Banded Terrain in Hellas Planitia
Banded Terrain in Hellas Planitia
ESP_022312_1400  Science Theme: Composition and Photometry
Hellas Planitia is the vast interior of the largest enclosed impact basin on Mars. Hellas is located in the Southern highlands and formed very early in the planet's history.

The deepest place in Hellas, and on Mars, is in the northwestern interior of Hellas. This observation shows an example of banded terrain that is common throughout this low-lying region.

The origin of this unique terrain exhibiting complex flow patterns is still under debate, but may be related to ductile deformation caused by large stresses that caused the material to bend and fold. The subimage shows large boulders that are eroding from scarps at the southern end of the image (lower right is downhill).

Written by: Sharon Wilson  (18 May 2011)
Acquisition date
01 May 2011

Local Mars time

Latitude (centered)

Longitude (East)

Spacecraft altitude
258.6 km (160.7 miles)

Original image scale range
51.8 cm/pixel (with 2 x 2 binning) so objects ~155 cm across are resolved

Map projected scale
50 cm/pixel and North is up

Map projection

Emission angle

Phase angle

Solar incidence angle
37°, with the Sun about 53° above the horizon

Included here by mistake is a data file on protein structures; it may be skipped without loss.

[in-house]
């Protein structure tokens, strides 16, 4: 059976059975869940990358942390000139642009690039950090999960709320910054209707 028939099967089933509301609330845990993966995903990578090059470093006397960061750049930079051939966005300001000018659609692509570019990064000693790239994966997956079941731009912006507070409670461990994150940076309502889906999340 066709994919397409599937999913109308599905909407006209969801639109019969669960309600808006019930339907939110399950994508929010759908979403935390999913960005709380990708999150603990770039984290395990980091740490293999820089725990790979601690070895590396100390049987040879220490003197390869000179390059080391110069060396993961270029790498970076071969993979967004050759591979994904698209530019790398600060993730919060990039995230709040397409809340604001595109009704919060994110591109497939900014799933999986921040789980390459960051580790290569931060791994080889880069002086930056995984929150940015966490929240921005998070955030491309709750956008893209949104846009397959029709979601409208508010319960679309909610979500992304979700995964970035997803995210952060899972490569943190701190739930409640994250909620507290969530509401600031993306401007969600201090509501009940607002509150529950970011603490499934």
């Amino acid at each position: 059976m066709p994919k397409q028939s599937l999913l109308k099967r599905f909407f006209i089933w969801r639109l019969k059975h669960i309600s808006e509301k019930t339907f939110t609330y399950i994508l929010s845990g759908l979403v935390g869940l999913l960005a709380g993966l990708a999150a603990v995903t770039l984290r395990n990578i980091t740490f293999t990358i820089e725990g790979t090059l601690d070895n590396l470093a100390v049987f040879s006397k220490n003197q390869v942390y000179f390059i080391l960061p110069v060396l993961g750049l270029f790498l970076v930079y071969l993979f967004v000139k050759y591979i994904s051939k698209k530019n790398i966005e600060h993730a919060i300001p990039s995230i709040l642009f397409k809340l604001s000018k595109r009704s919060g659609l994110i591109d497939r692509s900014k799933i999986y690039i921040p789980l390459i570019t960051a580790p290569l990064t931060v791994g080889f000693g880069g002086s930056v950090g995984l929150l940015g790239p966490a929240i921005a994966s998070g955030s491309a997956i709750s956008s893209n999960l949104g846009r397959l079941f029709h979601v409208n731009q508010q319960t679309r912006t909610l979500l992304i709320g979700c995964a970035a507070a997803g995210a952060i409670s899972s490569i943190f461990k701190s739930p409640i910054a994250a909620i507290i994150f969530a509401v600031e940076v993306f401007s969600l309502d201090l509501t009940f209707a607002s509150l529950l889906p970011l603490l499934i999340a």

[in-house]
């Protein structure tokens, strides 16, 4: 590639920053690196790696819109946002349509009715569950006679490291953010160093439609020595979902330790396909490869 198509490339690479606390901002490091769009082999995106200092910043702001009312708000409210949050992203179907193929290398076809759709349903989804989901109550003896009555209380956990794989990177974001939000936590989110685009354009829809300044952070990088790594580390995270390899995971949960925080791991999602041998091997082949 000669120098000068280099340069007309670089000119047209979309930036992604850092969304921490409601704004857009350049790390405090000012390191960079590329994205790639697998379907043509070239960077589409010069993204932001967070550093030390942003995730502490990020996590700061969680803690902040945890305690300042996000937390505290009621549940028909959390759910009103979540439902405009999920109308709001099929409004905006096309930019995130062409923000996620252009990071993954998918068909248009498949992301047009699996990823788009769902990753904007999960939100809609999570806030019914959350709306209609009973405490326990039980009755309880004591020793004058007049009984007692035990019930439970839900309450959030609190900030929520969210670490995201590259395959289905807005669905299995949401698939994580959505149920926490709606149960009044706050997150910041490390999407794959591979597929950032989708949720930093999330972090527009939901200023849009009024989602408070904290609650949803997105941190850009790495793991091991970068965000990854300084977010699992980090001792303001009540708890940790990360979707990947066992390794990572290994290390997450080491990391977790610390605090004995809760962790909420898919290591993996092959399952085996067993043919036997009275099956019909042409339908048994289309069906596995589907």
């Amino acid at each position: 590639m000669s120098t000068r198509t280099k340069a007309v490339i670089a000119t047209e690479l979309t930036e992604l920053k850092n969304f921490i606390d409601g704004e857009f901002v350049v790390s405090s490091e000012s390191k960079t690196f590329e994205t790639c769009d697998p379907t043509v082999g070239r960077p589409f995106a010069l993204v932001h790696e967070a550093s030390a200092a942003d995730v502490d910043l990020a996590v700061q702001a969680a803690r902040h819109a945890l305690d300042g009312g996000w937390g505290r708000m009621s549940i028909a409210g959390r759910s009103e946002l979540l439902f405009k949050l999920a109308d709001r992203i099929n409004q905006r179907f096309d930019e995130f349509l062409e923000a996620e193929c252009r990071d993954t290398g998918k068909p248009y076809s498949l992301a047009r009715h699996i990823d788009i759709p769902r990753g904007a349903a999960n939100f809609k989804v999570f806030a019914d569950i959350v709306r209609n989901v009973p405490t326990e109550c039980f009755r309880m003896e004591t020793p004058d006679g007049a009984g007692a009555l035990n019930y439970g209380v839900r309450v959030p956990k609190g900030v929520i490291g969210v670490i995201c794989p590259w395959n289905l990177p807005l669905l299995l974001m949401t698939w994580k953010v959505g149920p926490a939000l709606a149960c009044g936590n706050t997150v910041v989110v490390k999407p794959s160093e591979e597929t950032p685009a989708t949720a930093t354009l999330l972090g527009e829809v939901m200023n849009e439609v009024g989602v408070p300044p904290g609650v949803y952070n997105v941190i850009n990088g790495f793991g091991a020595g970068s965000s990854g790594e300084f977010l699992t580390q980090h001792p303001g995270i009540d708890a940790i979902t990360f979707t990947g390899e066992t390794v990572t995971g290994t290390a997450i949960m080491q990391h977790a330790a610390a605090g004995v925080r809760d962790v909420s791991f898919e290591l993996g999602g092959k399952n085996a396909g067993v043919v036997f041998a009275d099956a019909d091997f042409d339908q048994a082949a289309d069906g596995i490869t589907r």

Solar longitude
284.1°, Northern Winter

For non-map projected images
North azimuth:  97°
Sub-solar azimuth:  18.6°
Black and white
map projected  non-map

IRB color
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Merged IRB
map projected

Merged RGB
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RGB color
non-map projected

Black and white
map-projected   (254MB)

IRB color
map-projected   (108MB)

Black and white
map-projected  (97MB)
non-map           (157MB)

IRB color
map projected  (36MB)
non-map           (131MB)

Merged IRB
map projected  (273MB)

Merged RGB
map-projected  (253MB)

RGB color
non map           (121MB)
B&W label
Color label
Merged IRB label
Merged RGB label
EDR products

IRB: infrared-red-blue
RGB: red-green-blue
About color products (PDF)

Black & white is 5 km across; enhanced color about 1 km
For scale, use JPEG/JP2 black & white map-projected images

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NASA’s Jet Propulsion Laboratory, a division of the California Institute of Technology in Pasadena, Calif., manages the Mars Reconnaissance Orbiter for NASA’s Science Mission Directorate, Washington. The HiRISE camera was built by Ball Aerospace and Technology Corporation and is operated by the University of Arizona.